3. The things which have been said may help us to see, that there is really an universal door of mercy opened to sinners, and a glorious hope set before all without exception, for which they have infinite reason to glorify God and to be thankful; the limitation in the text notwithstanding. Had no sufficient provision been made for the salvation of but only a remnant of mankind; or, were the terms of obtaining an interest in the covenant of grace naturally impossible to men, without that special divine influence which is given only to an elect number, it would indeed seem, as some have objected, that the offers of mercy could not, with any sincerity, be made to the non-elect; and that it could not be their fault that they are not saved. But neither of these is truly the case. Christ hath tasted death for every man, so that no man need taste the second death, because of any want of sufficiency in his atonement. He is the propitiation for the sins of every one that believes; and not for theirs only, "but also for the sins of the whole world." He hath rendered all that obedience, and endured all that suffering which the law made necessary, in order to the eternal redemption of every individual of the human race. By his righteousness the free gift may come upon all men unto justification, unless it be because they will not, or do not, "come unto him that they might have life." "This is a faithful saying, and worthy of all acceptation, that Christ Jesus came into the world to save sinners; the chief of sinners." And what doth the Lord our God require of us, in order to an interest in Christ and in his salvation? Nothing naturally impossible, surely. Nothing which would be hard, were it not for an evil heart. It is but to understand what is most plainly revealed, to love that which is obviously most excellent, and to do that which is evidently most reasonable. As to knowing what we are to believe, so far as is necessary in order to eternal life, were men willing to come to the knowledge of the truth, there would be no difficulty. A very little serious attention to the Bible would be sufficient. There is no necessity of ascending high, or diving deep, to find the infallible truth; the word is in all your hands, in which it is fully made known. Nor would it be any harder to perceive the things of the spirit of God, as they are spiritually discerned, than to understand them in speculation, were it not for the blindness of men’s hearts; their selfishness, pride, and other corrupt passions. To see the hatefulness of sin, the desirableness of salvation, and the universal loveliness of the Lord Jesus Christ, would be the easiest things in the world, were it not for a totally vicious taste, whence wicked men "call evil good, and good evil; put bitter for sweet, and sweet for bitter." And as to doing what is required, being willing to be followers of Christ, denying ourselves and taking up the cross; nothing in this is impracticable, or arduous, provided we have any real inclination to be good. "His yoke is easy, his burden is light, his commandments are not grievous." "What God said to Cain, he may most justly say to every murmurer against the terms of the gospel, as hard and impossible: "Why art thou wroth? and why is thy countenance fallen? If thou does well, shalt thou not be accepted? and if thou does not well, sin lies at the door." If doing at all well be our duty, or if doing not well in any case be our sin, it must lie at our own door if we perish, or fail of eternal life. No unbeliever can dispute this, unless he will assert, that despising and rejecting Christ, making light of the gospel, and neglecting so great salvation, is doing well. A door of salvation is set open to all men. Whosoever will, is heartily bid welcome to take of the water of life freely.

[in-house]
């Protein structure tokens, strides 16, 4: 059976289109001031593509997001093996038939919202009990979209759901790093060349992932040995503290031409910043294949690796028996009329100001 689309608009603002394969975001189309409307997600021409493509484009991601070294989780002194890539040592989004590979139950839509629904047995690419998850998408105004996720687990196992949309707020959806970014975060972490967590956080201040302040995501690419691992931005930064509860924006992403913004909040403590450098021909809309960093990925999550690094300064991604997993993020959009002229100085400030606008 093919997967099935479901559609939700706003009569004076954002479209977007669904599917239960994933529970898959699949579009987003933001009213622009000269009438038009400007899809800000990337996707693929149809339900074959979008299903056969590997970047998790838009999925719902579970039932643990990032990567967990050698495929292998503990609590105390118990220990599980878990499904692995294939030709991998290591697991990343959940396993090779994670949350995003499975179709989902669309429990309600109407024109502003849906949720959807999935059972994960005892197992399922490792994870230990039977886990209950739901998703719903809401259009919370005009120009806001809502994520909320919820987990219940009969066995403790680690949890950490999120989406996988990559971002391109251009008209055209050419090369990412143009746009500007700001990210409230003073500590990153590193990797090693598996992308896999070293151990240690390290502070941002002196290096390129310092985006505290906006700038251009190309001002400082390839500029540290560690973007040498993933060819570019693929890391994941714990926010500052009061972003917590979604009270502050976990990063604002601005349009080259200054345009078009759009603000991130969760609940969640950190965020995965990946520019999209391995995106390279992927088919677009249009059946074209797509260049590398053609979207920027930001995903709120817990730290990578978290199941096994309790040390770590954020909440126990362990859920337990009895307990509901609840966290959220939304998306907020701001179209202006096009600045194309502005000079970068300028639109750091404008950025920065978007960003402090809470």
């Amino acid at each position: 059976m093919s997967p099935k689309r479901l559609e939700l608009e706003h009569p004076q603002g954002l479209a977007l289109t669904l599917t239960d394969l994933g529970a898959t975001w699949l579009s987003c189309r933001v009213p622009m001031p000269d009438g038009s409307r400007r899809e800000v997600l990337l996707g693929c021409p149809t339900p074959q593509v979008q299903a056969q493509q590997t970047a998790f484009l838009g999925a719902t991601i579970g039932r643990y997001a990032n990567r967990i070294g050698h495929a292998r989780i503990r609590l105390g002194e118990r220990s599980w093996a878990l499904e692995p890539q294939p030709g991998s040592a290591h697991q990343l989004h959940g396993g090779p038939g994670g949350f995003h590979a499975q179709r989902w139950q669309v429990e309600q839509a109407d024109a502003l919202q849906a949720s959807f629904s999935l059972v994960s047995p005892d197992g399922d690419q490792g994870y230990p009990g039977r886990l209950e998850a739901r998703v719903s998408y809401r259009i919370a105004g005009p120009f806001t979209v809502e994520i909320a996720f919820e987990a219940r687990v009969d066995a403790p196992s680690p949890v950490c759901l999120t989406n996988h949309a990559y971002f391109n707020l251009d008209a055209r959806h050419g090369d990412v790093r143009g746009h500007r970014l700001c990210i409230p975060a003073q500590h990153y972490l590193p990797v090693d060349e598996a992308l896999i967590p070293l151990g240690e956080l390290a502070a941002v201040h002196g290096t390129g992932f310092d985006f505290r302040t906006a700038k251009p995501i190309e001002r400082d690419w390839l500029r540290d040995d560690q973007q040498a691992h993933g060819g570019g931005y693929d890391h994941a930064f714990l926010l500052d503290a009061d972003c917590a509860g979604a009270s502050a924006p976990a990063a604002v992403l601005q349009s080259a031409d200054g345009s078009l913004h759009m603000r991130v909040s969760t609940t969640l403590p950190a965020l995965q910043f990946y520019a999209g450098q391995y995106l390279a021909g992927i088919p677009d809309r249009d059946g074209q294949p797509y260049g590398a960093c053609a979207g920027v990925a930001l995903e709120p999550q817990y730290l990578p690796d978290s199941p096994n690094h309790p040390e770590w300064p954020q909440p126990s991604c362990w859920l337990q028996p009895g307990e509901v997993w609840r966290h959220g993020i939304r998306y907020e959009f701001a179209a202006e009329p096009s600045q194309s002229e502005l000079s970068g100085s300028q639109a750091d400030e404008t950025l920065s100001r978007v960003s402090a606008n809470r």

John Smalley, The Law in All Respects Satisfied by Our Saviour, in Regard to Those Only, Why Belong to Him, Or, None but Believers Saved, Through the All-Sufficient Satisfaction of Christ: A Second Sermon, Preached at Wallingford, With a View to the Universalists. (Hartford: Printed by Hudson and Goodwin, 1886), 24-26. [Some spelling modernized and underlining mine.]

[This Sermon was also published in, The Atonement: Discourses and Treatises (Boston: Congregational Board of Publication, 1859), 65-85.]

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